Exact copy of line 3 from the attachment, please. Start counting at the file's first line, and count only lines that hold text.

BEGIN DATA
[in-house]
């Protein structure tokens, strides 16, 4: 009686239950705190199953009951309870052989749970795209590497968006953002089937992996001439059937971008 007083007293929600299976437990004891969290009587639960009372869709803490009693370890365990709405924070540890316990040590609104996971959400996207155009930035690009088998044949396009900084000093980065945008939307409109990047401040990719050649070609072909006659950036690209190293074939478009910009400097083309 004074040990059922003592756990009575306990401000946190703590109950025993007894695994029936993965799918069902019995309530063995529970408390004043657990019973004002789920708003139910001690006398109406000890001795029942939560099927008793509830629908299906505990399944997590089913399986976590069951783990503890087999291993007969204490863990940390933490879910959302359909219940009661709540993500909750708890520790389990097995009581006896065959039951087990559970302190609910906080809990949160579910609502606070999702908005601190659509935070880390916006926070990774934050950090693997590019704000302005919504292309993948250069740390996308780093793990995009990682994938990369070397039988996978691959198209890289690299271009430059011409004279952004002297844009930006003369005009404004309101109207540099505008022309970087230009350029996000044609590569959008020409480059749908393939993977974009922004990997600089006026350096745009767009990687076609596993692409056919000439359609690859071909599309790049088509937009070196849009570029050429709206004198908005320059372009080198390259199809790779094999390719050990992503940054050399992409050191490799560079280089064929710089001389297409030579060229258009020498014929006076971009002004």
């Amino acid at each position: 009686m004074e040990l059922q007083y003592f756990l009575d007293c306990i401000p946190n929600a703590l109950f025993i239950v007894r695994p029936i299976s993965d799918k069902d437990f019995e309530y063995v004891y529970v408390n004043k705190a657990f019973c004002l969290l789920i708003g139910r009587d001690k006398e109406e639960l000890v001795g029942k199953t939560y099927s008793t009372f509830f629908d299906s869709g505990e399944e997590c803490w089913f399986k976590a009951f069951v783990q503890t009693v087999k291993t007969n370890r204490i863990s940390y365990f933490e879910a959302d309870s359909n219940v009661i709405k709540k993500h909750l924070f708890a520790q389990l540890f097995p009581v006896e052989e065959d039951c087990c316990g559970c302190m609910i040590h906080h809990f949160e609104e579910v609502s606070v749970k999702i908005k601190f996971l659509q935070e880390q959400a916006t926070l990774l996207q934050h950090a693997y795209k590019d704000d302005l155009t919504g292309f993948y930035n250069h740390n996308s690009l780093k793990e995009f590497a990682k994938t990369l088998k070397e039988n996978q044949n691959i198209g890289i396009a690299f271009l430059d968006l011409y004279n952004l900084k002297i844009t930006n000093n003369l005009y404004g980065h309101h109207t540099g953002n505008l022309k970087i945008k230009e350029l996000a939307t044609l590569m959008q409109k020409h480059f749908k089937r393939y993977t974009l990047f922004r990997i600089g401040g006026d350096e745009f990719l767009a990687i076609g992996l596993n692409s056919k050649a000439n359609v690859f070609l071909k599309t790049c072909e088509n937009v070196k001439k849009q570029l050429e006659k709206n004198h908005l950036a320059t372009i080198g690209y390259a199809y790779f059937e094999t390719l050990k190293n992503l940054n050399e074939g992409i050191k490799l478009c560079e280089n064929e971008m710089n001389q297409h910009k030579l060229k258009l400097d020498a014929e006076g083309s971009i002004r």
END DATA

């Amino acid at each position: 009686m004074e040990l059922q007083y003592f756990l009575d007293c306990i401000p946190n929600a703590l109950f025993i239950v007894r695994p029936i299976s993965d799918k069902d437990f019995e309530y063995v004891y529970v408390n004043k705190a657990f019973c004002l969290l789920i708003g139910r009587d001690k006398e109406e639960l000890v001795g029942k199953t939560y099927s008793t009372f509830f629908d299906s869709g505990e399944e997590c803490w089913f399986k976590a009951f069951v783990q503890t009693v087999k291993t007969n370890r204490i863990s940390y365990f933490e879910a959302d309870s359909n219940v009661i709405k709540k993500h909750l924070f708890a520790q389990l540890f097995p009581v006896e052989e065959d039951c087990c316990g559970c302190m609910i040590h906080h809990f949160e609104e579910v609502s606070v749970k999702i908005k601190f996971l659509q935070e880390q959400a916006t926070l990774l996207q934050h950090a693997y795209k590019d704000d302005l155009t919504g292309f993948y930035n250069h740390n996308s690009l780093k793990e995009f590497a990682k994938t990369l088998k070397e039988n996978q044949n691959i198209g890289i396009a690299f271009l430059d968006l011409y004279n952004l900084k002297i844009t930006n000093n003369l005009y404004g980065h309101h109207t540099g953002n505008l022309k970087i945008k230009e350029l996000a939307t044609l590569m959008q409109k020409h480059f749908k089937r393939y993977t974009l990047f922004r990997i600089g401040g006026d350096e745009f990719l767009a990687i076609g992996l596993n692409s056919k050649a000439n359609v690859f070609l071909k599309t790049c072909e088509n937009v070196k001439k849009q570029l050429e006659k709206n004198h908005l950036a320059t372009i080198g690209y390259a199809y790779f059937e094999t390719l050990k190293n992503l940054n050399e074939g992409i050191k490799l478009c560079e280089n064929e971008m710089n001389q297409h910009k030579l060229k258009l400097d020498a014929e006076g083309s971009i002004r």